On the institutional level, the issue is even simpler. Server computers can easily use scripts and specialized software for disguising their tracks.
The fact that Mandiant claims to have tracked undisguised attacks to a single building were a People’s Liberation Army special unit of top-hackers works is delusional. If that were true, the tracks would have pointed at an innocent internet kiosk on the North Pole.
There is another troubling issue. Any government making the claims cited above is clearly targeting people that are not aware of how websites work.
There is no way of causing serious damage to a website by hacking it. Its files may be destroyed, but in modern systems “roll-back” backups are an integral part of the system.
If the aim of the attack is to obtain customer details, there is no point in destroying the site while doing that. In that case, the hacker alerts the operators and proper measures will be taken (change the system protection, request customers to change passwords, and so on).
In other words, efficient website attacks are unlikely; they just cause minor mayhem for a while. Marginal damages would be likely covered by the insurance. Why should a foreign government invest efforts on that?
Strategically, cyberattack is rather ineffective, except in two cases. The first case is obvious: bomb and destroy the target computer system. It is not especially elegant, but it works. The second is as a decoy. Hide a political attack behind a cyberattack.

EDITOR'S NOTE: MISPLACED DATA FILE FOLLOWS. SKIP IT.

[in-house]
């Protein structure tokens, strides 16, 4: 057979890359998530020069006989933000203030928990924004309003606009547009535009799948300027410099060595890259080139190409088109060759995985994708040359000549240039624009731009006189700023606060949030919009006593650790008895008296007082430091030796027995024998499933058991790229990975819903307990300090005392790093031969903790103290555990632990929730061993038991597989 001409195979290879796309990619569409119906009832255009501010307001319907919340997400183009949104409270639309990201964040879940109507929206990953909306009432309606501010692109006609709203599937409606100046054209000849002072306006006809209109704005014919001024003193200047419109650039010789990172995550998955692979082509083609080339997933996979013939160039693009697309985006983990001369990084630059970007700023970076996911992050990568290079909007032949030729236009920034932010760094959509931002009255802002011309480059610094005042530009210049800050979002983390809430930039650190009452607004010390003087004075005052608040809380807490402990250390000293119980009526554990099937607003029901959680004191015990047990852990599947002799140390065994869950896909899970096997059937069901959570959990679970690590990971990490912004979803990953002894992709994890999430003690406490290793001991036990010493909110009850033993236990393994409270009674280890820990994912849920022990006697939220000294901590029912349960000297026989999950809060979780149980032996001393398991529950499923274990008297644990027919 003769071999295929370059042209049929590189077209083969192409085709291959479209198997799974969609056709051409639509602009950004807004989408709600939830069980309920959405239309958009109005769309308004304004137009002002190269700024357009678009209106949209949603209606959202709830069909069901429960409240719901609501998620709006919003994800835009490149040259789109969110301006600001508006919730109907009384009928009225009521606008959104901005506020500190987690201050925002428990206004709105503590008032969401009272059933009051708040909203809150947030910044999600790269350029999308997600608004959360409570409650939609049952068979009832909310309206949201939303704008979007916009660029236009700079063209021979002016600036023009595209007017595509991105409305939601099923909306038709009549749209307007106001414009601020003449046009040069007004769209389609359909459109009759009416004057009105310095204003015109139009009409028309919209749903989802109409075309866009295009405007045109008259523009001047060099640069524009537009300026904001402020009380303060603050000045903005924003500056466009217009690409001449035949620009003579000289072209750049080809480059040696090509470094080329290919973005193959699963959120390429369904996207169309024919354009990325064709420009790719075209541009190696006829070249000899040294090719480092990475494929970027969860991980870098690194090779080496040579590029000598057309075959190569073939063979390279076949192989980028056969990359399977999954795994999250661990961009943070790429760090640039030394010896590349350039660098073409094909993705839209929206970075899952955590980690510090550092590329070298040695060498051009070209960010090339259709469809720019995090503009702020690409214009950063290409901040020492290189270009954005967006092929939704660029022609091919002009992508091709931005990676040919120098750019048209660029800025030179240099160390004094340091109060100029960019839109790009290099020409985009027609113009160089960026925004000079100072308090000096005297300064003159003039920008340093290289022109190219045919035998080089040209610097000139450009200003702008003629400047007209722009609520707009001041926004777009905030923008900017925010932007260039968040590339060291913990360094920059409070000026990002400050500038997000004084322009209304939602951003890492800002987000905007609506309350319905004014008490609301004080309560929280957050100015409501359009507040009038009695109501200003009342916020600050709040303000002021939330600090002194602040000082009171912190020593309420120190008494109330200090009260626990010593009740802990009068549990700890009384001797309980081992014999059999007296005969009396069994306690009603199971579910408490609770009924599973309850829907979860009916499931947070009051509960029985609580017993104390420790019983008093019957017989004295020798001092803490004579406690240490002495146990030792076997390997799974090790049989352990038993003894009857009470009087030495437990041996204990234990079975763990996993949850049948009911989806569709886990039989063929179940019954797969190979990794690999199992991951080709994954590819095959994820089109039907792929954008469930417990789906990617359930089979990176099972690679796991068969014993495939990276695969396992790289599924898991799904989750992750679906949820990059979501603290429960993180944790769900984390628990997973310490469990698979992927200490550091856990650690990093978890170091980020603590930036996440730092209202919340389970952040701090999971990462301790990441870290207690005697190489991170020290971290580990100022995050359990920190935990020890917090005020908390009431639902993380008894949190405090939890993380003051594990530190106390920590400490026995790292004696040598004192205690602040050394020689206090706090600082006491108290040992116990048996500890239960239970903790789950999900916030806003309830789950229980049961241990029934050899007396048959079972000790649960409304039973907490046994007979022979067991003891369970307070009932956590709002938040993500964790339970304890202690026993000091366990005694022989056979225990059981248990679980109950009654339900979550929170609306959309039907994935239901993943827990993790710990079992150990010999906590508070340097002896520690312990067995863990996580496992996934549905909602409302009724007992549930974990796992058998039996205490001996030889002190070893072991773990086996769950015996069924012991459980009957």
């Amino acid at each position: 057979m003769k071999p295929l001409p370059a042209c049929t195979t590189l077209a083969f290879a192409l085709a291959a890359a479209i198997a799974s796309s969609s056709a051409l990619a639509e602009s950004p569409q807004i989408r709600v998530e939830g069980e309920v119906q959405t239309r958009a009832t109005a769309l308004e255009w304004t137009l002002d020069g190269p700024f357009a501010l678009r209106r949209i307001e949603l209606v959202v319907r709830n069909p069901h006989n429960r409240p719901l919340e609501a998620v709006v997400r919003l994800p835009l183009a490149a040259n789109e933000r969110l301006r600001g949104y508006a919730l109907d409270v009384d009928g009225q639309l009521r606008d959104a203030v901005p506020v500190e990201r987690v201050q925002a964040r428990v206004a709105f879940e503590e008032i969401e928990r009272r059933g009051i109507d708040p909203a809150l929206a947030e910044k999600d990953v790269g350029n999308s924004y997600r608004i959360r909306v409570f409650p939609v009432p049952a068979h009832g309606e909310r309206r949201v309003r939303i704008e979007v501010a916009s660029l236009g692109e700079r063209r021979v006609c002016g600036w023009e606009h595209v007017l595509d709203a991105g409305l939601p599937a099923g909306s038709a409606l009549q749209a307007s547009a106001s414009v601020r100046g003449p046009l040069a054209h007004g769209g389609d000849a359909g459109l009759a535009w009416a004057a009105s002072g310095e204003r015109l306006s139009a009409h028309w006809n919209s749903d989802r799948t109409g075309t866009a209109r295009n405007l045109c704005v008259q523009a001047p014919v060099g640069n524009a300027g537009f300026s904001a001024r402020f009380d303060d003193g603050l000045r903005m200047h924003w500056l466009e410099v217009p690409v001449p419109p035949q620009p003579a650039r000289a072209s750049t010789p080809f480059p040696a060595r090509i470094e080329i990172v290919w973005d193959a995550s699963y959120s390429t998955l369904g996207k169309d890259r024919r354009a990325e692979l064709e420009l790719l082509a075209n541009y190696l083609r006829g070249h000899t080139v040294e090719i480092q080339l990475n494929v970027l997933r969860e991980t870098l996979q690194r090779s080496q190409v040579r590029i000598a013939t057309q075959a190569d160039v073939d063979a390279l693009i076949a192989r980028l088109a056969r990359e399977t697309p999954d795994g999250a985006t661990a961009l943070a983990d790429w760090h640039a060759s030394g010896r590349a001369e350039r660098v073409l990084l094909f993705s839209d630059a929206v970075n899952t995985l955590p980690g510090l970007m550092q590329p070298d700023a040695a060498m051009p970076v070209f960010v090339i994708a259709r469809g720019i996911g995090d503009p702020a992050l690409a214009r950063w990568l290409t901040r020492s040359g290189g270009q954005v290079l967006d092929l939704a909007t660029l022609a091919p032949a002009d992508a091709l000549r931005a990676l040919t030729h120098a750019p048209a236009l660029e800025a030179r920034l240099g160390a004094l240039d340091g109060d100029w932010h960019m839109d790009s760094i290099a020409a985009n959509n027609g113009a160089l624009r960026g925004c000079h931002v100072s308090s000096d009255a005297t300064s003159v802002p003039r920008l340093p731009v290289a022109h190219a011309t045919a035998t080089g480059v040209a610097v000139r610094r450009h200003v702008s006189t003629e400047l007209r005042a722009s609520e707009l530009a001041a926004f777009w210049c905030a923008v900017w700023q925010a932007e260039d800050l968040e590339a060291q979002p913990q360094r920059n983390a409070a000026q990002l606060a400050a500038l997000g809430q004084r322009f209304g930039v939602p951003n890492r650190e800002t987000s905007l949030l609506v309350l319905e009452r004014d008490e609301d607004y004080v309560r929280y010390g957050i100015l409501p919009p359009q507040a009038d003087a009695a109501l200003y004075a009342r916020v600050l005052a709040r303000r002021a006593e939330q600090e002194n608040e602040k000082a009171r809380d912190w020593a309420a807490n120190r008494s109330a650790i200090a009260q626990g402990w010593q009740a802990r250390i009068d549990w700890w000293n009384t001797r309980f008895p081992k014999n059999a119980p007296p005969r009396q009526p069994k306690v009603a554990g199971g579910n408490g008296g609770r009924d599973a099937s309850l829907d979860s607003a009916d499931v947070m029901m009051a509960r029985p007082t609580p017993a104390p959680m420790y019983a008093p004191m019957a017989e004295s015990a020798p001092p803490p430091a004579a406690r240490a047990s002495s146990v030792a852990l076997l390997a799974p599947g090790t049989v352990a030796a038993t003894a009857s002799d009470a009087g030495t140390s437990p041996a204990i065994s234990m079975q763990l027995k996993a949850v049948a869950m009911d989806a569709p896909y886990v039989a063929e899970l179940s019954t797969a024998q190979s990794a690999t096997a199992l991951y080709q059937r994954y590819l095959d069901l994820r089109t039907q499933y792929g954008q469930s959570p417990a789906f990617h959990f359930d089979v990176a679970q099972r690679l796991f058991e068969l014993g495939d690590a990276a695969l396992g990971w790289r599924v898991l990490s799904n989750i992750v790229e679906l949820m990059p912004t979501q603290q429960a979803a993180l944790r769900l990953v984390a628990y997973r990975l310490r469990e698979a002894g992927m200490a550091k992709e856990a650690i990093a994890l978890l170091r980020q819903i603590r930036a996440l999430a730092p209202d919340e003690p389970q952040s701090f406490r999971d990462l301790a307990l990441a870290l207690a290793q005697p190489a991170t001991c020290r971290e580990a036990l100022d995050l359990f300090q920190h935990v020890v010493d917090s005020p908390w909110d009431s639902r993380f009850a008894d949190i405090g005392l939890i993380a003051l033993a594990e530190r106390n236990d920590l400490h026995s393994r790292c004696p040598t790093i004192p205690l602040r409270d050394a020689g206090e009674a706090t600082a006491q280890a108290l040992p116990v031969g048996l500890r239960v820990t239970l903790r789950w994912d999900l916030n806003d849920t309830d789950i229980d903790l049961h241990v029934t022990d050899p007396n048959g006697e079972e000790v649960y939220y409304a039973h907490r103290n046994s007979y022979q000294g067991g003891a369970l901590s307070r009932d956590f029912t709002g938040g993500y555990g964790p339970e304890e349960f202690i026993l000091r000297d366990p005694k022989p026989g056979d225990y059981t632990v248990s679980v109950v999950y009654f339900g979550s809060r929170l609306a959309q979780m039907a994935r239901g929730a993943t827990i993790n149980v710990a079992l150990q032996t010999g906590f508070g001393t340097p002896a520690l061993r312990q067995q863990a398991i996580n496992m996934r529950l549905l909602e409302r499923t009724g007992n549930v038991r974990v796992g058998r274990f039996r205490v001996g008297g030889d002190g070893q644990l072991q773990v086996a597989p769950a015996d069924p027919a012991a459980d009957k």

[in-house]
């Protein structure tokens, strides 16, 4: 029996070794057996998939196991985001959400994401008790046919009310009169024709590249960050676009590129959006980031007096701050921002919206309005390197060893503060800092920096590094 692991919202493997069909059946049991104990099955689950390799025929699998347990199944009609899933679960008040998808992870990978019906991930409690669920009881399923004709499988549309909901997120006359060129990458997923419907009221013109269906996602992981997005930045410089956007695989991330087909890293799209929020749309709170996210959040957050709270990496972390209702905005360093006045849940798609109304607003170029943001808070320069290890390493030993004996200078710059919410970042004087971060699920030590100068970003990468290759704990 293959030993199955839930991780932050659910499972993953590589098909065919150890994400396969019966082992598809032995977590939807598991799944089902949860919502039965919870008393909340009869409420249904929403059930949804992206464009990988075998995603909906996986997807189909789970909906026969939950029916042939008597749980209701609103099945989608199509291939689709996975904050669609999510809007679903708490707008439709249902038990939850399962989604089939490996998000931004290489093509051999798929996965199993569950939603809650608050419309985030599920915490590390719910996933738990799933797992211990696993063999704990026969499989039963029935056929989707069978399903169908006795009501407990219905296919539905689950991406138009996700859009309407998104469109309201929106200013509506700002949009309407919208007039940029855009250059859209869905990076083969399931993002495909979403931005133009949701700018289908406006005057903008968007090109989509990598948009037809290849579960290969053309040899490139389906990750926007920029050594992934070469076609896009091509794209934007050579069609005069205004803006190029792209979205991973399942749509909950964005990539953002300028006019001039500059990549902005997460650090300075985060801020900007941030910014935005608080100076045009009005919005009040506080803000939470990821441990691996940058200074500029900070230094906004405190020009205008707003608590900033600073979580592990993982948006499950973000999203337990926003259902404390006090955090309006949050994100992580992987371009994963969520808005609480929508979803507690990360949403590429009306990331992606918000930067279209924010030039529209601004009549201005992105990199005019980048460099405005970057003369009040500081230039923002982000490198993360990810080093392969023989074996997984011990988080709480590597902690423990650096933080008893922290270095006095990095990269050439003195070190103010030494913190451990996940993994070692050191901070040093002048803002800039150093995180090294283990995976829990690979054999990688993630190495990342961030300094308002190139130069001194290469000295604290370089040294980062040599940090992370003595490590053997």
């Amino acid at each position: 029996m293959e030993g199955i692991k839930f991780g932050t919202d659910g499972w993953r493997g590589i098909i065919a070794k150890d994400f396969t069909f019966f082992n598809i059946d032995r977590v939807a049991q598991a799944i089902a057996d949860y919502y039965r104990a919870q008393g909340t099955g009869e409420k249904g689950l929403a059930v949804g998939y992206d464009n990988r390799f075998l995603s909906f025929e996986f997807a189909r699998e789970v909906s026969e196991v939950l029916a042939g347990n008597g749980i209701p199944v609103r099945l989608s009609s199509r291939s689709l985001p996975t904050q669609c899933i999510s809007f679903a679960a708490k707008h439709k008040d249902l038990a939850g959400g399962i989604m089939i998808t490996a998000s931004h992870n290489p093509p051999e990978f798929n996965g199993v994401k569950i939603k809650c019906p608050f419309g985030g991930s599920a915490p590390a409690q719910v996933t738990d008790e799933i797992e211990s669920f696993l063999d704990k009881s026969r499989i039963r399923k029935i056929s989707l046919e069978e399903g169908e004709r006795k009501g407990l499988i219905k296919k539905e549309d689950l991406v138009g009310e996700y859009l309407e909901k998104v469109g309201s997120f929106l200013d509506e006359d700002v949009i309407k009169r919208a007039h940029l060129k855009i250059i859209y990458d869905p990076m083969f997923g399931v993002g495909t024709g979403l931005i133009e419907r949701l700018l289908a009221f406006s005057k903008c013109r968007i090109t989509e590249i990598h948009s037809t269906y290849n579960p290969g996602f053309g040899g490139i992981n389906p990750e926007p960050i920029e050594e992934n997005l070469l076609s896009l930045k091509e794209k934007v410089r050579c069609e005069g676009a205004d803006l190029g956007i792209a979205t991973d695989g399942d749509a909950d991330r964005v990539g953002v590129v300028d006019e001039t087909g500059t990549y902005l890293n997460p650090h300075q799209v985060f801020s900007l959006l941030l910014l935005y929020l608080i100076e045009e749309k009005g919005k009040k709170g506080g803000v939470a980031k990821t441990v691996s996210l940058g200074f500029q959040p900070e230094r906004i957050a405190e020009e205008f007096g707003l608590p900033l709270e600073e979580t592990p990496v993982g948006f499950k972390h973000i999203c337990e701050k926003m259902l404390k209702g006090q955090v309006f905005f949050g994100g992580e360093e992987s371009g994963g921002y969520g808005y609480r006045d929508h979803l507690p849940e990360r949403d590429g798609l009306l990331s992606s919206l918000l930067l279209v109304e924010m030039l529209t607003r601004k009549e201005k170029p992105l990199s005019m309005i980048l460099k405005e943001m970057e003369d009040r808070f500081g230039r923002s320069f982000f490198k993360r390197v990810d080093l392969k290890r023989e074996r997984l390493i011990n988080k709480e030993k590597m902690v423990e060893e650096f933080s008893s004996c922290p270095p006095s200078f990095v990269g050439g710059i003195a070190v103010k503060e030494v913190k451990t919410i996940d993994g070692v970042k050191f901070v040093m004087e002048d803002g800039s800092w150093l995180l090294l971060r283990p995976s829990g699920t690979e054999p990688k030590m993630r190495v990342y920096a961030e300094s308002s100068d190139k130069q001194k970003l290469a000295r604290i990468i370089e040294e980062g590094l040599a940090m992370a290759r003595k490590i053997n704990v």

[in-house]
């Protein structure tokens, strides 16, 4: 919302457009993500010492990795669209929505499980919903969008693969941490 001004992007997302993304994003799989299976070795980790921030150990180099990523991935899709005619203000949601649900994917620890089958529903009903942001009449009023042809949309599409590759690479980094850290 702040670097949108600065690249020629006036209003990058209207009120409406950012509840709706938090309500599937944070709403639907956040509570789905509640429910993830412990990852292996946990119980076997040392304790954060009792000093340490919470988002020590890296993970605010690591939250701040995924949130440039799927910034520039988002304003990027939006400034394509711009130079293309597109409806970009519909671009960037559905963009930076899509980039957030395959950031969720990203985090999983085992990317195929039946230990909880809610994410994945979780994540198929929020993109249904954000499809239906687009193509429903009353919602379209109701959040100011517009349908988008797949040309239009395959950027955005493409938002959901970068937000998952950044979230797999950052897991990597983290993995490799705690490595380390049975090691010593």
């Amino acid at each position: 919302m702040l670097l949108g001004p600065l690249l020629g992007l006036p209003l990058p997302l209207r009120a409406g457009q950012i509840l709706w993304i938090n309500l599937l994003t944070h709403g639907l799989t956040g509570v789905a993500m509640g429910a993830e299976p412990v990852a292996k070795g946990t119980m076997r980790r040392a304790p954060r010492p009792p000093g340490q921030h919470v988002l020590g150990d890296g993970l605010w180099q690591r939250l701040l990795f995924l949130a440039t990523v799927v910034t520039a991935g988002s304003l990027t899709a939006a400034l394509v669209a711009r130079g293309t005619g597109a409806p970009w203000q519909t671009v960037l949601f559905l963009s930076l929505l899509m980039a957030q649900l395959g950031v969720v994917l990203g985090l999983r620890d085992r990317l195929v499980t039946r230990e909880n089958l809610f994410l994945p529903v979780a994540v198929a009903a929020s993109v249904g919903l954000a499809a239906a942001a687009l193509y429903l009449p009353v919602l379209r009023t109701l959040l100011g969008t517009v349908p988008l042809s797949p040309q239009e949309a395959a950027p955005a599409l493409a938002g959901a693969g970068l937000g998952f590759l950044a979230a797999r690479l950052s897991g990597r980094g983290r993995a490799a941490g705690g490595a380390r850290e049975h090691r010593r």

Make a lot of noise about cyberattacks on your computer and edit the tracking files to show addresses in Shanghai, Tehran, or whatever enemy you fancy to create on that day.
Give the event an attractive name as Stuxnet or Flame. Most people will accept the government’s claims. Others, keep asking how many times are people expected to fall for the Weapons of Mass Destruction “truth issue?”
“There is nothing more deceptive than an obvious fact.” Sherlock Holmes—The Bascombe Valley Mystery
+I refer to “ignorantia iuris non excusat” (a.k.a. “ignorantia legis non excusat” and “ignorantia legis neminem excusat”) a legal principle whereby ignorance of a law does not allow one to escape liability. It sounds as the ultimate state-entrapment technique (“I legislated that two minutes ago! You are guilty!” The government said to the citizen who stepped on a cockroach).
Mr. Tov Roy is one of the frequent contributors for The 4th Media.